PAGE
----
Stocks to buy

The Hot List: 3 Tech Stocks Worth Buying on Weakness

In a previous column, which I wrote on Feb. 25 and was published on Feb. 27, I hypothesized that small-cap and mid-cap stocks would rally as they managed to obtain funding despite high interest rates, as the Street generally becomes more upbeat about equities, and as bears gave up shorting small-cap and mid-cap names. On Feb 27, the Russell 2000, dominated by small-cap stocks, climbed 1.34% to within a percentage point of its highest level since October 2021, suggesting that my thesis could have some validity. I believe that similar, positive catalysts will propel the shares of many currently unloved tech stocks with strong, long-term outlooks higher. Specifically, as a large number of these firms show that they are able to obtain capital, as their positive catalysts bear fruit, and as the Street becomes more upbeat about equities in general, the shares of these tech stocks will rally. Here are three such tech stocks to buy on weakness.

Roku (ROKU)

Source: Michael Vi / Shutterstock

Roku (NASDAQ:ROKU) reported strong fourth-quarter results on Feb. 15 as its top line jumped 13.5% versus the same period a year earlier while it added 10 million net new accounts versus Q4 of 2022, bringing its total number of accounts to a very impressive 80 million. Also importantly, its operations generated $256 million of cash last year, up from just $11.8 million in 2022.

However, ROKU stock has crashed over 30% since the report. The Street is focusing on Walmart’s (NYSE:WMT) acquisition of one of Roku’s competitors, Vizio. In a note to investors on Feb. 27, Wells Fargo downgraded Roku to “underweight,” based on the idea that the retailer accounts for about one-third of the sales of Roku’s devices, while also generating a significant amount of its ad revenue.

However, I believe that these fears are way overdone. While Walmart will work hard to promote Vizio, Roku’s very high popularity and strong growth will prevent the retailer from refusing to sell Roku TVs or pulling its ads from Roku altogether. After all, I do not believe that Walmart will want to harm itself by missing opportunities to profit from consumers looking for Roku TV or by giving up opportunities to show ads to the company’s huge user base.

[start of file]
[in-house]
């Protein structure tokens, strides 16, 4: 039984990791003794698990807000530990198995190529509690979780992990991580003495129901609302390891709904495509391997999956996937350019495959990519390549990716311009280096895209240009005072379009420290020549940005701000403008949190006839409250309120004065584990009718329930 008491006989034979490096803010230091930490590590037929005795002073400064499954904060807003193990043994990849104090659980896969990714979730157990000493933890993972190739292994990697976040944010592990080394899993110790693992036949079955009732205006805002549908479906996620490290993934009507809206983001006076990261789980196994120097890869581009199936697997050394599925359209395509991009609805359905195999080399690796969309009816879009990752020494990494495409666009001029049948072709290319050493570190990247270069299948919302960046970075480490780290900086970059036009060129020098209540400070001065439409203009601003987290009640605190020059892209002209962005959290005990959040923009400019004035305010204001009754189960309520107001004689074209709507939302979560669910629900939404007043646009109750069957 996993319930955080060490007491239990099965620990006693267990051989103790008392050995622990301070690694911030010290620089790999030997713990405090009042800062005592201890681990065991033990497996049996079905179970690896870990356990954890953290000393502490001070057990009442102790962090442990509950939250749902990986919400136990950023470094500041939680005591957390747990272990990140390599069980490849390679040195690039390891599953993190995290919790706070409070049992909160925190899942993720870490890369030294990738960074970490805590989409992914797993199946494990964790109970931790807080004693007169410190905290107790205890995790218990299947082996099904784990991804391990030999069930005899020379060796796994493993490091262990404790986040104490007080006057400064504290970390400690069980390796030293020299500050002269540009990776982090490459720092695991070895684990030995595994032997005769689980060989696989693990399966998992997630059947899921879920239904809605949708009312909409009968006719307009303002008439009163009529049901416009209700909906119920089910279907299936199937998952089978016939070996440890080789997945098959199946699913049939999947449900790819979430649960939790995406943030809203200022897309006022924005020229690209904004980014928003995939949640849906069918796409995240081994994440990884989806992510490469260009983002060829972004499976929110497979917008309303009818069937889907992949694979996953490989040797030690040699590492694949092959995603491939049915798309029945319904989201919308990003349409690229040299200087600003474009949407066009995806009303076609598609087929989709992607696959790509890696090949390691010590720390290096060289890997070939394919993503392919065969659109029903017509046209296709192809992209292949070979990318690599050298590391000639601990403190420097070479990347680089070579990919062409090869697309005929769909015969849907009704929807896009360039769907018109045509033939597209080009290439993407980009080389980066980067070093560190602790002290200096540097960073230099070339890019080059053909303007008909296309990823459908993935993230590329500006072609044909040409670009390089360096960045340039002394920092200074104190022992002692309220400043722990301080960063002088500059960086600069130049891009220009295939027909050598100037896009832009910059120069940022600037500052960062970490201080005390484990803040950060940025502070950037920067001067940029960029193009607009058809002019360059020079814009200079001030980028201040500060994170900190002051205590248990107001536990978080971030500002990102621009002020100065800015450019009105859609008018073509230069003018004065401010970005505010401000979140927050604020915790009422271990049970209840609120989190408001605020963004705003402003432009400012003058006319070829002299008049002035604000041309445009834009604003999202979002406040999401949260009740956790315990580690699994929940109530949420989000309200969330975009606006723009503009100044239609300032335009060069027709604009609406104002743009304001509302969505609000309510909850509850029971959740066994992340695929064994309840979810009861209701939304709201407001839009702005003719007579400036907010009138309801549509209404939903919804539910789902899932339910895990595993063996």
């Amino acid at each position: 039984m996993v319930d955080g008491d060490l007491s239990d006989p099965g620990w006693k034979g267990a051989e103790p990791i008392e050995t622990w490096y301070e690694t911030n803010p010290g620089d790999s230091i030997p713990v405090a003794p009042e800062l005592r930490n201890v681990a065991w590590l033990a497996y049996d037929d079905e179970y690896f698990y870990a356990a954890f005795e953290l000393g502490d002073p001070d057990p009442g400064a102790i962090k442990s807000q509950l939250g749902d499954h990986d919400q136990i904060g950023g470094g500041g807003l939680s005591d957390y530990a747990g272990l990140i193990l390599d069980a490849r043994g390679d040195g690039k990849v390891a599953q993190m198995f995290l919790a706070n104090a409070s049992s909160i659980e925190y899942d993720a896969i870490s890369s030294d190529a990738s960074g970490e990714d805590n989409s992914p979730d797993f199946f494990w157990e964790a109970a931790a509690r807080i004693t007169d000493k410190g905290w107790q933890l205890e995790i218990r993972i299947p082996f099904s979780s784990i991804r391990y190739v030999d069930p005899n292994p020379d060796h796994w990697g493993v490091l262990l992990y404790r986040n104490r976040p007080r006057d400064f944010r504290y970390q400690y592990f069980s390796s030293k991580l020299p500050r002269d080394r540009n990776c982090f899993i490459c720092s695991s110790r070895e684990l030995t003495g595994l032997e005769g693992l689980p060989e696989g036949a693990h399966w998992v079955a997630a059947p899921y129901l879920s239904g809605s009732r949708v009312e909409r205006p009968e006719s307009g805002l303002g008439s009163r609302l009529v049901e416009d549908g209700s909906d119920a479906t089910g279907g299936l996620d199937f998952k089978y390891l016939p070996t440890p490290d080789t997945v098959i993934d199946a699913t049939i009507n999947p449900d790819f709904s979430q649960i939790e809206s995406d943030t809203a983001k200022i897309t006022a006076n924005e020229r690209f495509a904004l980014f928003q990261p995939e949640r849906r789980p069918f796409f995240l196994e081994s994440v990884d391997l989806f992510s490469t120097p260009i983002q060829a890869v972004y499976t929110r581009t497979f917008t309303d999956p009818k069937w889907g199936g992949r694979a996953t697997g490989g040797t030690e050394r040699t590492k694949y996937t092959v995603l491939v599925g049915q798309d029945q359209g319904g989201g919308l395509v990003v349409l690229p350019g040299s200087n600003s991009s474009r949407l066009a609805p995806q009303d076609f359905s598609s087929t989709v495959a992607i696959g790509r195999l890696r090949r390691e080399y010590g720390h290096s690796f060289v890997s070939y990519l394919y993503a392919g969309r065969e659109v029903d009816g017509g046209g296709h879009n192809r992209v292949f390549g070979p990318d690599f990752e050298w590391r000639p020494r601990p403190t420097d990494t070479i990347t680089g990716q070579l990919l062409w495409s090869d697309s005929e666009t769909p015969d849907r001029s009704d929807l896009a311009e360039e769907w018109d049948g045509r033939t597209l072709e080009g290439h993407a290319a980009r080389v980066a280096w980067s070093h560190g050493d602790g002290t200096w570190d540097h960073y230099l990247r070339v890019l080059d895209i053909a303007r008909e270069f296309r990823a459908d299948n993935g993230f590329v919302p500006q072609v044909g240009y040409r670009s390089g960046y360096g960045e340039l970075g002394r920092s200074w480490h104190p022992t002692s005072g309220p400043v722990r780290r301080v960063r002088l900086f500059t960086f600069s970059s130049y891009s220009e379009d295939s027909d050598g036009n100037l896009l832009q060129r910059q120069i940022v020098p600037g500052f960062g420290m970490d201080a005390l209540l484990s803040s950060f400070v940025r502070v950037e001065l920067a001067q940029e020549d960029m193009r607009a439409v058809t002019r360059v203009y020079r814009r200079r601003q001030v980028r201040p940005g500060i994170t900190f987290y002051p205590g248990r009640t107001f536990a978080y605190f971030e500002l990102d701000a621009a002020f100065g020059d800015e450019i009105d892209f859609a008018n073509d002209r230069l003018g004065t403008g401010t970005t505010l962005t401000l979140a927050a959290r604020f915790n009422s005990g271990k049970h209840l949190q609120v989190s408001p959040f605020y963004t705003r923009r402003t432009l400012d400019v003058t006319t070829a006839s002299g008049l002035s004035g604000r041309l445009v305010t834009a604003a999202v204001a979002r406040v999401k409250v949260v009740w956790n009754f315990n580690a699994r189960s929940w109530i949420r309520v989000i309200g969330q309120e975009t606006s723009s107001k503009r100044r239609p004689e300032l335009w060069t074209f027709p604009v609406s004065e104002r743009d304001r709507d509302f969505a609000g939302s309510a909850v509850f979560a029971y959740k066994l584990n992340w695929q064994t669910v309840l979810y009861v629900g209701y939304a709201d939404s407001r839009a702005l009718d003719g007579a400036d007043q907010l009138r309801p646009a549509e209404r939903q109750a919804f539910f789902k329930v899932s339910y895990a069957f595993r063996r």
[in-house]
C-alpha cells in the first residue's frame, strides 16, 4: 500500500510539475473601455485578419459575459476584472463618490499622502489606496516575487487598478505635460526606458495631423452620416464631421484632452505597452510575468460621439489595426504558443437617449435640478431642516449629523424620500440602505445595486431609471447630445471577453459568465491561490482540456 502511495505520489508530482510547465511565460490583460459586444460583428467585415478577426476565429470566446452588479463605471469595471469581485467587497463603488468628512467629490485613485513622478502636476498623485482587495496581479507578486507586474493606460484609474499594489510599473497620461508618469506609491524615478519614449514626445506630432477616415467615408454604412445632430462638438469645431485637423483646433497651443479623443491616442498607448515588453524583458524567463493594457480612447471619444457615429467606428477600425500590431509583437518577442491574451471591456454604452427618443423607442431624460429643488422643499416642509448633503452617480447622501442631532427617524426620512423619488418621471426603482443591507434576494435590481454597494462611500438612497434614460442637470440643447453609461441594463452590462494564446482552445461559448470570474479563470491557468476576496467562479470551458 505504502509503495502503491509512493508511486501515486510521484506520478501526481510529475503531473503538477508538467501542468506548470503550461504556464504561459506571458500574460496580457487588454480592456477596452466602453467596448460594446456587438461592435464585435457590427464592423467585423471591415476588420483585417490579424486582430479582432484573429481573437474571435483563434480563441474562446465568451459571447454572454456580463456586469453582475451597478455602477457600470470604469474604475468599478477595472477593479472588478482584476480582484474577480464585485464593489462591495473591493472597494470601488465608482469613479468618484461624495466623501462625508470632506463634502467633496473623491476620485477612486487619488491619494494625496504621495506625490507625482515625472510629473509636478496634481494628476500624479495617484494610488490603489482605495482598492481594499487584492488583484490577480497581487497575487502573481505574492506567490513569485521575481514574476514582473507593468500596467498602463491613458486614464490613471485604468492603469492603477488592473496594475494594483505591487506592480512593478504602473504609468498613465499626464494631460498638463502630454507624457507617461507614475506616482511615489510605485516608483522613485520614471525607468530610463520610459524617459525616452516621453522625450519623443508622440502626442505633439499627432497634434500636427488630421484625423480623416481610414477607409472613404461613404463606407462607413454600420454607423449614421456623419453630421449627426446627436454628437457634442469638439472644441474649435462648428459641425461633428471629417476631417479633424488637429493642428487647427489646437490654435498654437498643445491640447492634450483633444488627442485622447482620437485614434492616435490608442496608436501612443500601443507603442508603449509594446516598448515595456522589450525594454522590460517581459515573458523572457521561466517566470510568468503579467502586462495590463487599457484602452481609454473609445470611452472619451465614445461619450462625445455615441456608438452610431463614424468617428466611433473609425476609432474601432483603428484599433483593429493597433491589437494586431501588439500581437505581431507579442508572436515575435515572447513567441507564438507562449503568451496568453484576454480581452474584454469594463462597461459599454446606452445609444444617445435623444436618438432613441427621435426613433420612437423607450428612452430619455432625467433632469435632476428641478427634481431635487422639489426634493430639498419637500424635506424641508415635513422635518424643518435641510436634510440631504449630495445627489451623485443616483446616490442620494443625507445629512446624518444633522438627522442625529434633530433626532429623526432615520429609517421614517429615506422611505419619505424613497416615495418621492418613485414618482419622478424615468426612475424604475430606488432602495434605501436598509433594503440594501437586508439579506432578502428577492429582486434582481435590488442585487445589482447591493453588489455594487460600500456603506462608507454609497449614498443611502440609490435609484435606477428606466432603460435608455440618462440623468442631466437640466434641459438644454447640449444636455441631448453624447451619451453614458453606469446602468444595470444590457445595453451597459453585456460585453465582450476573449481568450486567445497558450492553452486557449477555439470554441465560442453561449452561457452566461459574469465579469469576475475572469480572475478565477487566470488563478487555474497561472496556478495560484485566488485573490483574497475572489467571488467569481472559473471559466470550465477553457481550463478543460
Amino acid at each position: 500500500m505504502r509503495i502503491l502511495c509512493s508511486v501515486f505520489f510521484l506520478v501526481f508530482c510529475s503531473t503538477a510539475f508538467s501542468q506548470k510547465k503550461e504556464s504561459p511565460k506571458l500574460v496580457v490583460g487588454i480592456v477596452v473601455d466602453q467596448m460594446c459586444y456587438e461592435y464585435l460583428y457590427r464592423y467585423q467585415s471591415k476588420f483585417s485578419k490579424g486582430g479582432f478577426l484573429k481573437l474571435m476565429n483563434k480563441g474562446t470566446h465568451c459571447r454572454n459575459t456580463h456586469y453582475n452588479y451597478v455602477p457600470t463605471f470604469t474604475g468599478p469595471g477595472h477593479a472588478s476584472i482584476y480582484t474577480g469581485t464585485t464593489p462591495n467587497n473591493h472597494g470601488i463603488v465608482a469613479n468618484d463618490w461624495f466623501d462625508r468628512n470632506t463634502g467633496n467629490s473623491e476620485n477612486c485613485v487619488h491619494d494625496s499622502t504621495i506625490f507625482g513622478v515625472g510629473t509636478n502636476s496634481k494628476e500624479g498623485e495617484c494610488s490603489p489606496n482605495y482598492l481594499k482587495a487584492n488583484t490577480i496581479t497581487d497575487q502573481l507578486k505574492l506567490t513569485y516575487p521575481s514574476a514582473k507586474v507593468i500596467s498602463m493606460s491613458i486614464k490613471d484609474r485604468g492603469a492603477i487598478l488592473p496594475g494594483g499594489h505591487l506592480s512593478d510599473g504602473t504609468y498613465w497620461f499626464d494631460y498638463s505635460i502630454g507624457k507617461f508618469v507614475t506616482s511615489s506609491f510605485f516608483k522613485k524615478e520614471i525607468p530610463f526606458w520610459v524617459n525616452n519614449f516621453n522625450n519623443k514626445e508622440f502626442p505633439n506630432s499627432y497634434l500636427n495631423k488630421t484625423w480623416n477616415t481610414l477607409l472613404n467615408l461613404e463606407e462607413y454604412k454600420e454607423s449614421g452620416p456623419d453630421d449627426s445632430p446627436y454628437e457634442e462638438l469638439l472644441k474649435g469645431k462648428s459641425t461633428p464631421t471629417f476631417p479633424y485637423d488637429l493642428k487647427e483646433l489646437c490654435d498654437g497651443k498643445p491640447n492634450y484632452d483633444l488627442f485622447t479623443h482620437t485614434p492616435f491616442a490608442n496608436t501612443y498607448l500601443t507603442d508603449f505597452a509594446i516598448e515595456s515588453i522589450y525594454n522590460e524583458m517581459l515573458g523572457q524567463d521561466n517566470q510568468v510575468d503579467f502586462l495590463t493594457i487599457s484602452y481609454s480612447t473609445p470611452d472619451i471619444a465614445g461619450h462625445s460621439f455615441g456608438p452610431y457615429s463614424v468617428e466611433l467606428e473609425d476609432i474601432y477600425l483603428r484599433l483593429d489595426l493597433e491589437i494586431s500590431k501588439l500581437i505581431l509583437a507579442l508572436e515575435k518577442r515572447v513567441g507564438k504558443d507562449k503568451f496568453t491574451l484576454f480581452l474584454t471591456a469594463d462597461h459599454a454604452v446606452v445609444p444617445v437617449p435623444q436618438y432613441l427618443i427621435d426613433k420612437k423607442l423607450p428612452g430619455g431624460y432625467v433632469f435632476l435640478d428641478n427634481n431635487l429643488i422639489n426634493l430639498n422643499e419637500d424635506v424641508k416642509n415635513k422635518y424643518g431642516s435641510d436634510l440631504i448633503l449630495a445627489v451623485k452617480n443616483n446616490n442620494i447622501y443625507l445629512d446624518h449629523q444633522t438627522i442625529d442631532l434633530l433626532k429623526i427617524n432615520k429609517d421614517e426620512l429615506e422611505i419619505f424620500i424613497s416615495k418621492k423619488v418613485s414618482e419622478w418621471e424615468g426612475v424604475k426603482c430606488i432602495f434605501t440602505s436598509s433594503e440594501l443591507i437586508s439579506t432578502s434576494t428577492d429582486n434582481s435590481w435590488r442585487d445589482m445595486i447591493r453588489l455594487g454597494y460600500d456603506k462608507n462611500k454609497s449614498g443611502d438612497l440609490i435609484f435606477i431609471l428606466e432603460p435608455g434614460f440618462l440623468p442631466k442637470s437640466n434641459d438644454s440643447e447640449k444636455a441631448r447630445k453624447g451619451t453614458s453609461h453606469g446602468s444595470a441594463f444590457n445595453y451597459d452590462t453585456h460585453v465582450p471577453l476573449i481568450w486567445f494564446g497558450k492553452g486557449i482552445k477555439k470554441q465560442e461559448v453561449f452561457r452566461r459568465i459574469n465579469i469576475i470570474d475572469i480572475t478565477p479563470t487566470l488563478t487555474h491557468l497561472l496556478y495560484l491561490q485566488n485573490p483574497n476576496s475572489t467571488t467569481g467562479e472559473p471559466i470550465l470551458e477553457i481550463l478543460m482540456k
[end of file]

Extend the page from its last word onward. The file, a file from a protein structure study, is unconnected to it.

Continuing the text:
BlackBerry (BB)

Source: shutterstock.com/ex_artist

BlackBerry (NYSE:BB) stock has tumbled 40% since Dec. 15. However, the firm, which specializes in IT security and providing software and operating systems for automobiles, plans “to maintain a positive net cash position throughout the coming fiscal year (which starts on March 1), and to be operating cashflow positive by” the last quarter of its upcoming fiscal year.

Also importantly, Ivy, BlackBerry’s middleware system for automobiles, appears to be gaining significant traction. I think of Ivy as an app store for automobiles because it will allow automakers to easily sell many apps to their customers. Given how lucrative app stores have been for Alphabet (NASDAQ:GOOG, NASDAQ:GOOGL) and Apple (NASDAQ:AAPL), I believe that Ivy can be a game changer for BlackBerry. It’s surely one of those tech stocks to buy on weakness.

Very encouragingly, during a February interview, Tim Foote, BB’s head of Investor Relations, said “We have (proof of concept trials) now going on with some larger” automaker, while John Wall, the co-head of BlackBerry technology Solutions, reported that “I’m seeing (automakers) cooperating (with IVY) that I never thought I would see.”

Finally, BlackBerry is working on separating its slowly growing cybersecurity business from its auto unit which is expected to grow at a 20% annual clip, and had a $640 million backlog as of the end of last quarter while generating gross margins of 80%. I believe that the firm could be looking to generate huge value for shareholders by selling its cybersecurity unit, causing investors to focus on its hugely successful, high-potential auto unit.

Super Micro (SMCI)

Source: Golden Dayz / Shutterstock.com

Super Micro (NASDAQ:SMCI) has sunk 21% from its all-time high price of $1,077 as the street worries about its valuation and its decision, announced on Feb. 23, to issue $1.5 billion of convertible notes.

However, the shares’ forward price-earnings ratio of 28 times is quite attractive for this very rapidly growing company which is highly leveraged to the AI boom.

And the dilution caused by the issuance of its convertible bonds will soon be forgotten by large investors as the Street once focused on the huge demand for its hardware which facilitates the creation of AI.

Also noteworthy is that investment bank Rosenblatt hiked its price target on the shares to $1.300 from $700, citing the firm’s ability to benefit from the AI boom, along with market share gains which could reach an annualized 10% in the long term.

Rosenblatt believes that the company’s earnings per share could exceed $60 in fiscal 2026, up from the $22 that analysts, on average, expect this year. This makes it one of those tech stocks to buy on weakness.

On the date of publication, Larry Ramer long positions in BB and SMCI. The opinions expressed in this article are those of the writer, subject to the InvestorPlace.com Publishing Guidelines.

Larry Ramer has conducted research and written articles on U.S. stocks for 15 years. He has been employed by The Fly and Israel’s largest business newspaper, Globes. Larry began writing columns for InvestorPlace in 2015. Among his highly successful, contrarian picks have been SMCI, INTC, and MGM. You can reach him on Stocktwits at @larryramer.

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